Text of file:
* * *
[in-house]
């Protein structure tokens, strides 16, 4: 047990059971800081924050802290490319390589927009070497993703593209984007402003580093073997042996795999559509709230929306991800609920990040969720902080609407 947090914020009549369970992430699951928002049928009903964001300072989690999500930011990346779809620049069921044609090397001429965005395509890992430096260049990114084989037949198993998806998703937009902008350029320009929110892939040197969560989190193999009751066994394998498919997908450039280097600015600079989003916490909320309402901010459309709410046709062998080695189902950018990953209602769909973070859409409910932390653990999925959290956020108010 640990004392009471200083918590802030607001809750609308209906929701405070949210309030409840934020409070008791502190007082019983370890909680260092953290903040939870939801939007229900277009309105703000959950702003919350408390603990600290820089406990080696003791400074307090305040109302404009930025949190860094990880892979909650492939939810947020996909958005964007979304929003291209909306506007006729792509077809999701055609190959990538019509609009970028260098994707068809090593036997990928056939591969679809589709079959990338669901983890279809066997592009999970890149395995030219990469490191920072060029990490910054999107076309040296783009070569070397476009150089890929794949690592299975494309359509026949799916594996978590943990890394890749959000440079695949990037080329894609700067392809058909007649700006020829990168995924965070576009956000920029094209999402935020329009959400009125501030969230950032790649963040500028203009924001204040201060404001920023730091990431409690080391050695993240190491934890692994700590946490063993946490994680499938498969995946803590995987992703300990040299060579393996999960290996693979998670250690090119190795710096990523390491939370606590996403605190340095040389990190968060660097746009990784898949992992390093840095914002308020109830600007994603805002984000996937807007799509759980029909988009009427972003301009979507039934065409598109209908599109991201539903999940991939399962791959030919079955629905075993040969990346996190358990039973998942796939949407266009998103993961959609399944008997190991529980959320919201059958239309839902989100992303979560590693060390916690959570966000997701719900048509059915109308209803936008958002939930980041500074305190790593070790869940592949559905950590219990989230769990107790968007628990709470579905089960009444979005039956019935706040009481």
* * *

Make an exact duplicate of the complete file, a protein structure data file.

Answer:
[in-house]
């Protein structure tokens, strides 16, 4: 047990059971800081924050802290490319390589927009070497993703593209984007402003580093073997042996795999559509709230929306991800609920990040969720902080609407 947090914020009549369970992430699951928002049928009903964001300072989690999500930011990346779809620049069921044609090397001429965005395509890992430096260049990114084989037949198993998806998703937009902008350029320009929110892939040197969560989190193999009751066994394998498919997908450039280097600015600079989003916490909320309402901010459309709410046709062998080695189902950018990953209602769909973070859409409910932390653990999925959290956020108010 640990004392009471200083918590802030607001809750609308209906929701405070949210309030409840934020409070008791502190007082019983370890909680260092953290903040939870939801939007229900277009309105703000959950702003919350408390603990600290820089406990080696003791400074307090305040109302404009930025949190860094990880892979909650492939939810947020996909958005964007979304929003291209909306506007006729792509077809999701055609190959990538019509609009970028260098994707068809090593036997990928056939591969679809589709079959990338669901983890279809066997592009999970890149395995030219990469490191920072060029990490910054999107076309040296783009070569070397476009150089890929794949690592299975494309359509026949799916594996978590943990890394890749959000440079695949990037080329894609700067392809058909007649700006020829990168995924965070576009956000920029094209999402935020329009959400009125501030969230950032790649963040500028203009924001204040201060404001920023730091990431409690080391050695993240190491934890692994700590946490063993946490994680499938498969995946803590995987992703300990040299060579393996999960290996693979998670250690090119190795710096990523390491939370606590996403605190340095040389990190968060660097746009990784898949992992390093840095914002308020109830600007994603805002984000996937807007799509759980029909988009009427972003301009979507039934065409598109209908599109991201539903999940991939399962791959030919079955629905075993040969990346996190358990039973998942796939949407266009998103993961959609399944008997190991529980959320919201059958239309839902989100992303979560590693060390916690959570966000997701719900048509059915109308209803936008958002939930980041500074305190790593070790869940592949559905950590219990989230769990107790968007628990709470579905089960009444979005039956019935706040009481």